I am grateful for the chance to respond to this important debate, and I congratulate the hon. Member for Sheffield Central (Paul Blomfield) on securing it. It was apposite that during the debate, an e-mail arrived in my inbox from Sheffield Theatres inviting me to the premiere of “The Full Monty” at the Noel Coward theatre on 25 February. “The Full Monty” began in Sheffield a year ago and has since successfully toured what we call “the regions”—that is, the rest of the country outside of London. That is a good example of how theatres outside London continue to produce high-quality productions for the enjoyment of people living outside London.
I think Members in all parts of the House can agree that we have had a good debate. The hon. Member for Stockton North (Alex Cunningham) pointed out that the last time we had a debate on the regional arts, hon. Members could not resist telling the House about the thriving arts organisations in their constituencies. The paradox in a debate such as this, when the message is that the arts and the arts outside London need more money, is that most of the messages we hear are about thriving arts communities outside London.
Exactly. That is the theme: arts funding is doing very well, but it could be better. We have had some fantastic contributions. My hon. Friend the Member for Truro and Falmouth (Sarah Newton) talked about north Cornwall museums benefiting from the support of the National Maritime Museum. Two former Secretaries of State—the right hon. Members for Exeter (Mr Bradshaw) and for Dulwich and West Norwood (Dame Tessa Jowell)—spoke in the debate. The right hon. Lady said that the figures perhaps did not give the full picture of how London and the regions are interdependent. The right hon. Gentleman asked the current Secretary of State for Culture, Media and Sport to speak to local government. I am sure he will be pleased to know that my right hon. Friend will speak to the Local Government Association, and she will, no doubt, make it plain how important it is that local authorities continue to support the arts.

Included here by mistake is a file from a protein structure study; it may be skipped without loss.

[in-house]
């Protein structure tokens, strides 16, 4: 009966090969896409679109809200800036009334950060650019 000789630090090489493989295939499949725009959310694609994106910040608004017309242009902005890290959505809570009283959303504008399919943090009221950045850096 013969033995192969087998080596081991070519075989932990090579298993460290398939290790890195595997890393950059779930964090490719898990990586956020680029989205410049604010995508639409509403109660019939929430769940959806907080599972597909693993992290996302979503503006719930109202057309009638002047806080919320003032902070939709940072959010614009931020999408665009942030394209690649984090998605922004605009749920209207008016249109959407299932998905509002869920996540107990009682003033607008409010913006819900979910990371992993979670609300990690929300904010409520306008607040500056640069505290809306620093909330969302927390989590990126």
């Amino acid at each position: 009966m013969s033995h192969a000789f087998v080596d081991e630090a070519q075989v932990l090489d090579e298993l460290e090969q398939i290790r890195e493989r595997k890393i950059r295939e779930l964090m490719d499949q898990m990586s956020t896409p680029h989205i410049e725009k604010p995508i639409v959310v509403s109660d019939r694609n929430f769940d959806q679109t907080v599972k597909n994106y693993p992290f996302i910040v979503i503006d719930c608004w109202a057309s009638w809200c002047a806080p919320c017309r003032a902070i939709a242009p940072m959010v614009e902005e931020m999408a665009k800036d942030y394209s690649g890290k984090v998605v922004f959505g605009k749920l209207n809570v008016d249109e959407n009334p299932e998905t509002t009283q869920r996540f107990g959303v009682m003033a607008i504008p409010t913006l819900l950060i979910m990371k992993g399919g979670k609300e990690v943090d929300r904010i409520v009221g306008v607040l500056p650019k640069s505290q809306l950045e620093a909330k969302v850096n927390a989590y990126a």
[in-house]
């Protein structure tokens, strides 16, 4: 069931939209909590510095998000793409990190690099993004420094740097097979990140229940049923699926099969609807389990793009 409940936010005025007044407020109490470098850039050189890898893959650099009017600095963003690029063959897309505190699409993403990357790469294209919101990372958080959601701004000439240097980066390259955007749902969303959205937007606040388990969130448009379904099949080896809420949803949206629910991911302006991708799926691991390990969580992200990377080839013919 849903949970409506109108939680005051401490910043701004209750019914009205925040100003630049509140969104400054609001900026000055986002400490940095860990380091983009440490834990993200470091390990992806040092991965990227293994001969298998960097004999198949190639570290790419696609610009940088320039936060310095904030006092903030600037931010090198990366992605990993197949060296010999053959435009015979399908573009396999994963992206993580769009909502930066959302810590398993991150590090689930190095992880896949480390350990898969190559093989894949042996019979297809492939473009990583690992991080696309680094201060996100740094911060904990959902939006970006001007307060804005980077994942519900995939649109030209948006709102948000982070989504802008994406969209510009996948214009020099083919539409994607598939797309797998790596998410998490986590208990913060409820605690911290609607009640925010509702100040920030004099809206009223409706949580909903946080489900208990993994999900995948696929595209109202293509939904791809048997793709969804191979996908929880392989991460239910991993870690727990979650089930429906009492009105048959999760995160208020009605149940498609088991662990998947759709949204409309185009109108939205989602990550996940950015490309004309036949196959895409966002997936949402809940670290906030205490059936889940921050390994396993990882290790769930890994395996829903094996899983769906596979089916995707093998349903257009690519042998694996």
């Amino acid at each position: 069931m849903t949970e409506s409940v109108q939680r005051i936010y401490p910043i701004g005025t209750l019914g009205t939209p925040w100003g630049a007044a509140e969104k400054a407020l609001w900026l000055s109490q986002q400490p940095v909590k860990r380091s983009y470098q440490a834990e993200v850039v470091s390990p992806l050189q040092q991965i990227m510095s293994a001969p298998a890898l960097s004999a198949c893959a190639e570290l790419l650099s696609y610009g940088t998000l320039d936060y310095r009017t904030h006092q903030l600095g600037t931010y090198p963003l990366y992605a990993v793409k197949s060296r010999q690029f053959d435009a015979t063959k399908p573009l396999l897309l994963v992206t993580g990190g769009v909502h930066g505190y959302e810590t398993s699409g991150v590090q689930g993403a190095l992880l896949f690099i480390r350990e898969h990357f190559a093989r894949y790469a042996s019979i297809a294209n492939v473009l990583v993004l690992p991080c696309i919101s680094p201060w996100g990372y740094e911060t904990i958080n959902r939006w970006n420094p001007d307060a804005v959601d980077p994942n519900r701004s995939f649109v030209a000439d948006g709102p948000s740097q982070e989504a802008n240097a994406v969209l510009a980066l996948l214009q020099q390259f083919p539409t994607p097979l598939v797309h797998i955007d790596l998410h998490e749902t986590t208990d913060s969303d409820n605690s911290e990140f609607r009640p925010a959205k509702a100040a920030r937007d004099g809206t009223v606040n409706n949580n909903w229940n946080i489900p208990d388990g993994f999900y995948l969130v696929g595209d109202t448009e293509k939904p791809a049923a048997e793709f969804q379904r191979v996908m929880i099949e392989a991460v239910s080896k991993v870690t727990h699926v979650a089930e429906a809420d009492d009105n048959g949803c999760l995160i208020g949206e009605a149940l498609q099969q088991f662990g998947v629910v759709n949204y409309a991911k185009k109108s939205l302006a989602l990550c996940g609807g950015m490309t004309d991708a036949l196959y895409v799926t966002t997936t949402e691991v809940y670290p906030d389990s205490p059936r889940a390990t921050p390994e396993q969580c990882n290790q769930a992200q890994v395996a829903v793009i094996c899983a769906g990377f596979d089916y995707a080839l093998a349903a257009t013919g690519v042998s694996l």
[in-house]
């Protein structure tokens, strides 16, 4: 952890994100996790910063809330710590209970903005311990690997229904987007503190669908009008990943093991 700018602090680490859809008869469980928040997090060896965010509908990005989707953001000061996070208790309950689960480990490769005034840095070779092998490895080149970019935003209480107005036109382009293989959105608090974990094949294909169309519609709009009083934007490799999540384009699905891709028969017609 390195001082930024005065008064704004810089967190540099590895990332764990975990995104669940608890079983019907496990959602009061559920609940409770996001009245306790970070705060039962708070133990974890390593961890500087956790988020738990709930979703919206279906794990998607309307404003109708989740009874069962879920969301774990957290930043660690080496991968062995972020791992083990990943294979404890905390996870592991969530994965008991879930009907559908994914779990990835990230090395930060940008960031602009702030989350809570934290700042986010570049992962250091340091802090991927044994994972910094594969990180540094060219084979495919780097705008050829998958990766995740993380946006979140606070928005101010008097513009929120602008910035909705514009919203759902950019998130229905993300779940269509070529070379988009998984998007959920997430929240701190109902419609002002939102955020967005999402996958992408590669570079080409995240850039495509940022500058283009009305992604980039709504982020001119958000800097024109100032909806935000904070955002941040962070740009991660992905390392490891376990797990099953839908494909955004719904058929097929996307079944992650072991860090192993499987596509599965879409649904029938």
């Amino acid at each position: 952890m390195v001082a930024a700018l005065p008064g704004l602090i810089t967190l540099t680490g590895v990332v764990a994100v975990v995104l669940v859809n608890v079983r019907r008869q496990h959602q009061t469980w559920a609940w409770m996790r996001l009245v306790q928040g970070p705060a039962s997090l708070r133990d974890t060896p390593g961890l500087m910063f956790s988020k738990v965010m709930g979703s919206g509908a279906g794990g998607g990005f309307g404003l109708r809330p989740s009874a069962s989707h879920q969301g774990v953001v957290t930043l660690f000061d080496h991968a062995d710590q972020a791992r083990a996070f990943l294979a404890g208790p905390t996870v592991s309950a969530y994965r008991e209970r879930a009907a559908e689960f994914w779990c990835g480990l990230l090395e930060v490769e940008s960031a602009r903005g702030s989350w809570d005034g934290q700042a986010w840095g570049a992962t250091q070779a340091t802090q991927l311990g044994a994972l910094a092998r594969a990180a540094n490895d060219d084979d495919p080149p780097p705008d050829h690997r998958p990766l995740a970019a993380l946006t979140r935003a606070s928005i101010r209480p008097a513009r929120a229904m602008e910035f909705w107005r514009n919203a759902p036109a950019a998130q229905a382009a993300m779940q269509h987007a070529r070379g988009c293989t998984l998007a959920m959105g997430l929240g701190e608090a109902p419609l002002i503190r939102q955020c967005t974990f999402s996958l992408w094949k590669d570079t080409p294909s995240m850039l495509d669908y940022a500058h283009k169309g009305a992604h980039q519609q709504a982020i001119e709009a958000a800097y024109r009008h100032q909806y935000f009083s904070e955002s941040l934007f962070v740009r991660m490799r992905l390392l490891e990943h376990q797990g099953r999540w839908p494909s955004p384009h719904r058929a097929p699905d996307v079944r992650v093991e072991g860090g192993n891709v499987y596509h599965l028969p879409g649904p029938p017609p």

We have heard my hon. Friend the Member for Suffolk Coastal (Dr Coffey) talk about Aldeburgh, the hon. Member for Plymouth, Moor View (Alison Seabeck) talk about the Plymouth theatre and my right hon. Friend the Member for Uxbridge and South Ruislip (Sir John Randall) talk about the power of art to transform political debate. The hon. Member for Blackpool South (Mr Marsden) did not mention the £3 million that is coming to Blackpool and Wyre from the Arts Council’s creative people and places fund. My hon. Friend the Member for Harrow East (Bob Blackman) talked about the importance of the arts and the right hon. Member for Newcastle upon Tyne East (Mr Brown), perhaps the greatest culture Minister we never had, talked about the Sage Gateshead. The hon. Member for Bristol East (Kerry McCarthy), who won the seat that I contested in 1997—I turned a 5,000 Labour majority into a 17,000 Labour majority—does not need to tell me about the thriving arts scene in Bristol.
We can trade statistics back and forth, but it is my understanding that 70% of lottery funding goes outside London or to projects that benefit the whole nation. That percentage has increased from 60% before the coalition came into power. It is important to note that the first act of the coalition was to increase the proportion of lottery funding going each to the arts and to heritage from 16% to 20%.
My briefing from the Arts Council says the opposite: that it is 70% now and was on average 60% under the previous Government. We can trade statistics, but lottery funding has increased and additional funds are available: £45 million for the strategic touring programme, which helps organisations tour outside of London; £37 million in the creative people and places fund, which was specifically set up by the Arts Council to support the arts where they are not well represented in certain regions; and £15 million to support 6,500 apprenticeship places, many of which will be outside London. There is also the £171 million that I secured with the Secretary of State for Education for music hubs. For 2015-16 alone, the Arts Council will have something like £570 million to invest in the arts up and down the country.